This paper examines how the Customer Success (CS) function represents an untapped area of opportunity for B2B companies. It explains how to update the Customer Success model to avoid lost revenue and profits, and how to achieve exponential growth by delivering greater customer impact.
Download the paper for the complete view of the the mathematics and frameworks that prove these concepts, and for the suggested actions for Revenue leaders.
- Customer Success should be thought of and modeled as a profit center, not a cost center
- When managed properly, the Customer Success team delivers exponential growth, not just additive growth
- Lower churn and higher upsell leads to greater customer lifetime value without additional acquisition costs
- By focusing on higher frequency upsell opportunities, companies can increase their revenue from existing accounts by more than 40%
- By basing the number of accounts per CSM on the time required for each account to be successful, rather than on revenue ratios, companies can double revenue from existing accounts
- CS and company leadership should focus on maximizing profitability rather than productivity, in order to achieve exponential growth.
This paper demonstrates how Customer Success can be a crucial value driver for company growth, particularly in B2B SaaS companies and other recurring revenue models. We also explain why most companies leave this opportunity for exponential revenue growth on the table. By focusing only on the operational metrics of Customer Success, they treat CS as a cost center, rather than the growth driver that it has the potential to be. By understanding the mathematical principles delineated above, leadership at companies looking for sustainable growth will quickly see how the CS function has the potential to drive far more revenue than the Sales function over time.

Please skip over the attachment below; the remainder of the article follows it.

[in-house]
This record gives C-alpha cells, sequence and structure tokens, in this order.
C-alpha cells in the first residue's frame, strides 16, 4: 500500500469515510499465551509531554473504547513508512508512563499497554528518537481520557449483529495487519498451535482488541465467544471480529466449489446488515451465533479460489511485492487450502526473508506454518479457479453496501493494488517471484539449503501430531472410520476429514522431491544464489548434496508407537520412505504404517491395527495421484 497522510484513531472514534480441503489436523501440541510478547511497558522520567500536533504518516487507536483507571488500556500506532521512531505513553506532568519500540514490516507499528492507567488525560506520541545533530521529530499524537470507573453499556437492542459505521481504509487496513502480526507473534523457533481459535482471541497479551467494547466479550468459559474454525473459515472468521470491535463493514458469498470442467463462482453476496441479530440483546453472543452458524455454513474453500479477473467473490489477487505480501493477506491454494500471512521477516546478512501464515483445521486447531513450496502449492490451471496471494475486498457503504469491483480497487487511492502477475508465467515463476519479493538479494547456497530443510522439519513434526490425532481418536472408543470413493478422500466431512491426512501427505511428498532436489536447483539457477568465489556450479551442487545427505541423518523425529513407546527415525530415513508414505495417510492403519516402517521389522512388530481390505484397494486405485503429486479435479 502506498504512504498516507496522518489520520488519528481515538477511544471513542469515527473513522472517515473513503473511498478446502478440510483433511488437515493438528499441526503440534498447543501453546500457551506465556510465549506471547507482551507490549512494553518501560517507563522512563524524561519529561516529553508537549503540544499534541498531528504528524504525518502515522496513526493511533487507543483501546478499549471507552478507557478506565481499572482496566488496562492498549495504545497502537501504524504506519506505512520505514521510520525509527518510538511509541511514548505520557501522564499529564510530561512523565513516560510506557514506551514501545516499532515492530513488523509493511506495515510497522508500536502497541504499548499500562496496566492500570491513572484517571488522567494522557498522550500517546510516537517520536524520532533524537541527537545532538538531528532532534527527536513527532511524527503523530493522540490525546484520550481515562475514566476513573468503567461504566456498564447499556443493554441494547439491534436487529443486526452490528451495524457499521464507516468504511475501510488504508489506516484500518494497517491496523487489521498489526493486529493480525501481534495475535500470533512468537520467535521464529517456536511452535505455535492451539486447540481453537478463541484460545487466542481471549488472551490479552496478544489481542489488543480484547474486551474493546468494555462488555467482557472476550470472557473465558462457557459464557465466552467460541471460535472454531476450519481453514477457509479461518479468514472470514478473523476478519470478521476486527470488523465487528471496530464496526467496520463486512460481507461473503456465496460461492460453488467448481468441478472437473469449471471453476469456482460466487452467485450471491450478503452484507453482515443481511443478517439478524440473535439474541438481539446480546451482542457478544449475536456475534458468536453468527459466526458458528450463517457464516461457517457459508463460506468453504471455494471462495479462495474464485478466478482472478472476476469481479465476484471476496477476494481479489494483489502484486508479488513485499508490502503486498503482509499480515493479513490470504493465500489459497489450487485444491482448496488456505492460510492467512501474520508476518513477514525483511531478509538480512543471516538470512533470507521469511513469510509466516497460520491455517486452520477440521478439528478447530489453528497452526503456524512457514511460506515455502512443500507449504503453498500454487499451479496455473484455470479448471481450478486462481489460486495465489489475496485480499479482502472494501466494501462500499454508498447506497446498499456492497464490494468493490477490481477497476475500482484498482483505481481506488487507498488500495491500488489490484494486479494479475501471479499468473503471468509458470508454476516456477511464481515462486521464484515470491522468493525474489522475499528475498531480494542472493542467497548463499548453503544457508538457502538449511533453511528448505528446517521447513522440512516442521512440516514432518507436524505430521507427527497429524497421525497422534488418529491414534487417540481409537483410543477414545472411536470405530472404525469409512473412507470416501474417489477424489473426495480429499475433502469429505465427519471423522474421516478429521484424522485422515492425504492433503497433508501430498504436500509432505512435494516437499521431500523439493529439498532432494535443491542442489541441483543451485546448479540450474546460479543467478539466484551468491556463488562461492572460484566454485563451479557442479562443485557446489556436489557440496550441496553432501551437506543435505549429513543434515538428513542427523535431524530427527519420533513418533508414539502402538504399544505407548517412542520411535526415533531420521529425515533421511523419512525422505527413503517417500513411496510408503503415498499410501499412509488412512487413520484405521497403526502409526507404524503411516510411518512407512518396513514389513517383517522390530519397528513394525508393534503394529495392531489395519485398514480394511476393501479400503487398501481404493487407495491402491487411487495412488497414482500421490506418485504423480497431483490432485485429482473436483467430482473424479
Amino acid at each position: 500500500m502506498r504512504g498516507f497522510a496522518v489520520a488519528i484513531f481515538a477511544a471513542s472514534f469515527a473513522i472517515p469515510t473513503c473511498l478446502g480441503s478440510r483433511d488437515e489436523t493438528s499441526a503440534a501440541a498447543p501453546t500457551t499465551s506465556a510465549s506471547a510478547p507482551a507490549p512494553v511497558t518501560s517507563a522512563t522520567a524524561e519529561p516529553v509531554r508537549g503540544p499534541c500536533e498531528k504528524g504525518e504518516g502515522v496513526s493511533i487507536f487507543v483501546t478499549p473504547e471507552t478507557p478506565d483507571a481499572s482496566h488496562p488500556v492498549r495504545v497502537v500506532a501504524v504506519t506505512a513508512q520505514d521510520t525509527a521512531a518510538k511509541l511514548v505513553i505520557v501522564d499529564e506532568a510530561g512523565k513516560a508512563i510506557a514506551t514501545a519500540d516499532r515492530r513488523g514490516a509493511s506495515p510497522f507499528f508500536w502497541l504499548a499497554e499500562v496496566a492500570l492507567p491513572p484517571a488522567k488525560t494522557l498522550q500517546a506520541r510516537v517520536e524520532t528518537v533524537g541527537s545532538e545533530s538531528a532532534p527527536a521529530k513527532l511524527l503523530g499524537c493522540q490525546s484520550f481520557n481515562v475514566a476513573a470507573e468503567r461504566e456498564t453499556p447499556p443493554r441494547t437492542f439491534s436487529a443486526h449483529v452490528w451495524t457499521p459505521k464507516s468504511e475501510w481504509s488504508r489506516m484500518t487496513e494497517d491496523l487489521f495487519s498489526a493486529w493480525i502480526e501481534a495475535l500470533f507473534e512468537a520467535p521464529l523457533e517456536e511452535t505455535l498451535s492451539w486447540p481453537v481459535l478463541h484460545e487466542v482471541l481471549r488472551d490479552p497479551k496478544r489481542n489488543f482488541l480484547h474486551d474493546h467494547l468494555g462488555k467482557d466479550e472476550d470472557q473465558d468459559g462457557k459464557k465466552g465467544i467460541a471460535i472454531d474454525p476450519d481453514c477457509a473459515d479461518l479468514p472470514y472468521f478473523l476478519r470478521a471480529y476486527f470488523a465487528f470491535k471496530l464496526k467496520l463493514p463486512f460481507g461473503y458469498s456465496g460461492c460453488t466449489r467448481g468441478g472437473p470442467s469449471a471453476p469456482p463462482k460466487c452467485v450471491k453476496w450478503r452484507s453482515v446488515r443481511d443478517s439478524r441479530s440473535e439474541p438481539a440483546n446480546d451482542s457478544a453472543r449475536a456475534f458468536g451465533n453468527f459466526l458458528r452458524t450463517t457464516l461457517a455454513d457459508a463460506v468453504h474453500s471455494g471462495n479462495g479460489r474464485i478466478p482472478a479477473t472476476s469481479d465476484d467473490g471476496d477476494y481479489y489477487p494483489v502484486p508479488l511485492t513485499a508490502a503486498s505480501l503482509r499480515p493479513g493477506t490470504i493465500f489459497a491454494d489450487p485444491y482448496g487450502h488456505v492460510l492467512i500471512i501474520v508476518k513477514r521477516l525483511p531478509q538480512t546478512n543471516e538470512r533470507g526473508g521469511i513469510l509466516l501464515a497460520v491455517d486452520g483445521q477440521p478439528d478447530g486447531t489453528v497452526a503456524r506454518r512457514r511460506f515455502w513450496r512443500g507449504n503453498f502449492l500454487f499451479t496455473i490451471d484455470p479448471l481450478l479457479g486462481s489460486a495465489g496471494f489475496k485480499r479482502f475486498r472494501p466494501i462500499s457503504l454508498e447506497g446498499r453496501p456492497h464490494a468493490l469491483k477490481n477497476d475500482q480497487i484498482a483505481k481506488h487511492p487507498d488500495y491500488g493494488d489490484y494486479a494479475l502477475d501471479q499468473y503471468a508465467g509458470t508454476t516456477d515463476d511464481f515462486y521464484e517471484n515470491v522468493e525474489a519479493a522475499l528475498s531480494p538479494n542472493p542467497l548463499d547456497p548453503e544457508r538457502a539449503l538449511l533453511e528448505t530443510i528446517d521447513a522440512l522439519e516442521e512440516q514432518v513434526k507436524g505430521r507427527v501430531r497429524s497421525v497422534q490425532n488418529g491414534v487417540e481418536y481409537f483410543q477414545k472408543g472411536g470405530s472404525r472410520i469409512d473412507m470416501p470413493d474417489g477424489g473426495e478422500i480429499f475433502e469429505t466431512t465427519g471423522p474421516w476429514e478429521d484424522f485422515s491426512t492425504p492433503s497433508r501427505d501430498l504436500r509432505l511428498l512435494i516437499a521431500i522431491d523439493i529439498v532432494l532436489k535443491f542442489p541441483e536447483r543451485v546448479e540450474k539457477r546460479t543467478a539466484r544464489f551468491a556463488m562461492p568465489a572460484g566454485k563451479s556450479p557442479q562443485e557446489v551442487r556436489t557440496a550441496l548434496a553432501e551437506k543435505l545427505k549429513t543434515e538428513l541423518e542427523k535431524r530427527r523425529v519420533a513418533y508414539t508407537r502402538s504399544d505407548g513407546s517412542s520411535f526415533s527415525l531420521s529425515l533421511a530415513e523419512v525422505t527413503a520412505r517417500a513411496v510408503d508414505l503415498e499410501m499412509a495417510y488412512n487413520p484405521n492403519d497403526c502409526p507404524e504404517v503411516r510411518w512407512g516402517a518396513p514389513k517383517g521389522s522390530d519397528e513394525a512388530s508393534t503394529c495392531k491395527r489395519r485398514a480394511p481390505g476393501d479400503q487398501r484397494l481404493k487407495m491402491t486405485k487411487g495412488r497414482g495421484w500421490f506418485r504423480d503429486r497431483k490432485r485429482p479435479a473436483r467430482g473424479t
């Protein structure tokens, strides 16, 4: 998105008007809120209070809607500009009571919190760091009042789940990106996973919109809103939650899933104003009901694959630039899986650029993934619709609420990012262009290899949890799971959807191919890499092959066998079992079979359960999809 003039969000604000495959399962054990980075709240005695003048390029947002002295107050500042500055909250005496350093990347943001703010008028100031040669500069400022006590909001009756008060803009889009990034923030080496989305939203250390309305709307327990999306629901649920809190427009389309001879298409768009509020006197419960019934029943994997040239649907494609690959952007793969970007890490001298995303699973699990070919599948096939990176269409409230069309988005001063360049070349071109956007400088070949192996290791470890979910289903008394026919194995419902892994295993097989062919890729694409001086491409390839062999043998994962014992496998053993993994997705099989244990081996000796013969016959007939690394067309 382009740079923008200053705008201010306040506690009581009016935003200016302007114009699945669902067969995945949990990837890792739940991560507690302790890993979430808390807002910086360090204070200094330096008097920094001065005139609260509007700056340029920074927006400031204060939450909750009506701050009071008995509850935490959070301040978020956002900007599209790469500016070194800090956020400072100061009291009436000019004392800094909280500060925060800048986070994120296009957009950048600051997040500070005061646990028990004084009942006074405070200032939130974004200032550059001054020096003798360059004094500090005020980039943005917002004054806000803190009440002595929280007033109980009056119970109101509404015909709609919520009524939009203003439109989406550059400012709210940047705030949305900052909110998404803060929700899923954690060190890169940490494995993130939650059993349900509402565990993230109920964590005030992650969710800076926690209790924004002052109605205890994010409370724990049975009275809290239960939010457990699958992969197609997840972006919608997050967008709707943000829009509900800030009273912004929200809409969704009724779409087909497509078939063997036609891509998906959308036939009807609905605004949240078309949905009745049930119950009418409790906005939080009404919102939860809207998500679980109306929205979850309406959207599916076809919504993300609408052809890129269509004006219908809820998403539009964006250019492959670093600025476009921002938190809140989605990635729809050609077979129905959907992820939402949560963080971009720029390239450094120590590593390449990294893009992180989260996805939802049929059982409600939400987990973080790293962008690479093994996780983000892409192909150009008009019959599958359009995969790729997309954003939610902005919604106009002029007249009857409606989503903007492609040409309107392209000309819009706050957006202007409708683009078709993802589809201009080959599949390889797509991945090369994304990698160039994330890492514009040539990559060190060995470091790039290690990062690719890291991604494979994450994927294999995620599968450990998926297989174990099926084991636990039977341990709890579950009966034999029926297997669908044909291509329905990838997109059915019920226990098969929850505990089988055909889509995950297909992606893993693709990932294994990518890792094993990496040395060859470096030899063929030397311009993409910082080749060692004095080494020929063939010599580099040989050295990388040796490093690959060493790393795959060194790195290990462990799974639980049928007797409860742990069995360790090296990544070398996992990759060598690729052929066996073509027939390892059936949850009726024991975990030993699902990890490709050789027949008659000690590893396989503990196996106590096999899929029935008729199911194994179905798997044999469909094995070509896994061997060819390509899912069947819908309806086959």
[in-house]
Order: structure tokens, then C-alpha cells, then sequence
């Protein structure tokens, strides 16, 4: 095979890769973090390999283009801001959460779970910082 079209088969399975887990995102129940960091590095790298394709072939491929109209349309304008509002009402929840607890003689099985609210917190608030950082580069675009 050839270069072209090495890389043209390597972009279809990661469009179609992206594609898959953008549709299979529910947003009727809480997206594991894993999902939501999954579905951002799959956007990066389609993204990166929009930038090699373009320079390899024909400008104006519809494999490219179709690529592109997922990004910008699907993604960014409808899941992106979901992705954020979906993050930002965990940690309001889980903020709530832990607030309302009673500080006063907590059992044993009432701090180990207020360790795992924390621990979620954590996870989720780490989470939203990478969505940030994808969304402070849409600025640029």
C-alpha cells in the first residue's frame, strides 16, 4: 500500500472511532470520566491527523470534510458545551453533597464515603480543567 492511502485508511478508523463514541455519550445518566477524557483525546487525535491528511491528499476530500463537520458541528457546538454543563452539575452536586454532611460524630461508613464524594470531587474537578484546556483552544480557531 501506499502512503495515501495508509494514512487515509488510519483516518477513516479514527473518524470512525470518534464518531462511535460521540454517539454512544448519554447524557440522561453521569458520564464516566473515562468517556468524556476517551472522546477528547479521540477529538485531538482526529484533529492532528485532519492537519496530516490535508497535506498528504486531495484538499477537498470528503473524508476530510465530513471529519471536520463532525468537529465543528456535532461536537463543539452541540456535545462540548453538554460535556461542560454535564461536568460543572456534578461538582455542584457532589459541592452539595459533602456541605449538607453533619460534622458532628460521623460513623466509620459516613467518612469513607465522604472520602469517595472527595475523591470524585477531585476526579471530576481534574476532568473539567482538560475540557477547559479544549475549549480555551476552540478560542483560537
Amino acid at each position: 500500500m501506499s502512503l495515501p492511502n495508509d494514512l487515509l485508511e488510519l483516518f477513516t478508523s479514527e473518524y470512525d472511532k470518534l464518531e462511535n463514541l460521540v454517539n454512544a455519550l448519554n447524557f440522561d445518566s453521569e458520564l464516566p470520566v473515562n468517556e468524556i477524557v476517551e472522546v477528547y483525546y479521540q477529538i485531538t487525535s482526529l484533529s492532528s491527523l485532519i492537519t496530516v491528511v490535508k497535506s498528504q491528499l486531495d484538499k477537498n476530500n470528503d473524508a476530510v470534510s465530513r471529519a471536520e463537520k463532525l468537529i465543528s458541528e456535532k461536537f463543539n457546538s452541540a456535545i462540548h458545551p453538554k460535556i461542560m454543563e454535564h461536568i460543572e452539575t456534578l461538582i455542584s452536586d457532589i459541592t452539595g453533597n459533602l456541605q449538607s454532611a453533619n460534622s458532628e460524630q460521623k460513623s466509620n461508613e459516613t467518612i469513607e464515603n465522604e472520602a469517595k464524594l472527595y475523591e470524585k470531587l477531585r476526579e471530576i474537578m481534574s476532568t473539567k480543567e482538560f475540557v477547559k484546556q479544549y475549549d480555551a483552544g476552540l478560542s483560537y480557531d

Once that realization occurs, business leaders will see why it makes far more sense to optimize CS by measuring on revenue metrics such as CLV, upsell rate, and new revenue growth through cross-sell and advocacy influence. This is in contrast to traditional measures such as loyalty scores (e.g., NPS, C-SAT), CS headcount costs, and churn rate, which do not focus on the impact and growth potential that CS can deliver.
CS leaders have the responsibility for reframing their own thinking beyond the traditional use of the function, and showing their executive teams that CS has immense, untapped value ready to be contributed to the business. Those companies with CS leadership that understand these principles, and implement them with proper staffing, skill training, and strategic direction, will ultimately be able to drive significantly more value than their competitors and drive greater value for their customers.
The findings below illustrate the required shift in mindset and how to apply it for growth.
Finding 1. CS is exponential, not additive.
Finding 2. Small improvements have a large impact.
Finding 3. Managers as coaches will improve performance and results.
Finding 4. CS has a significant impact on net revenue.
Finding 5. A well defined, proactive process is the best approach to driving retention and expansion.
Finding 6. Cutting costs in CS by cutting headcount can have a massively negative impact on revenue.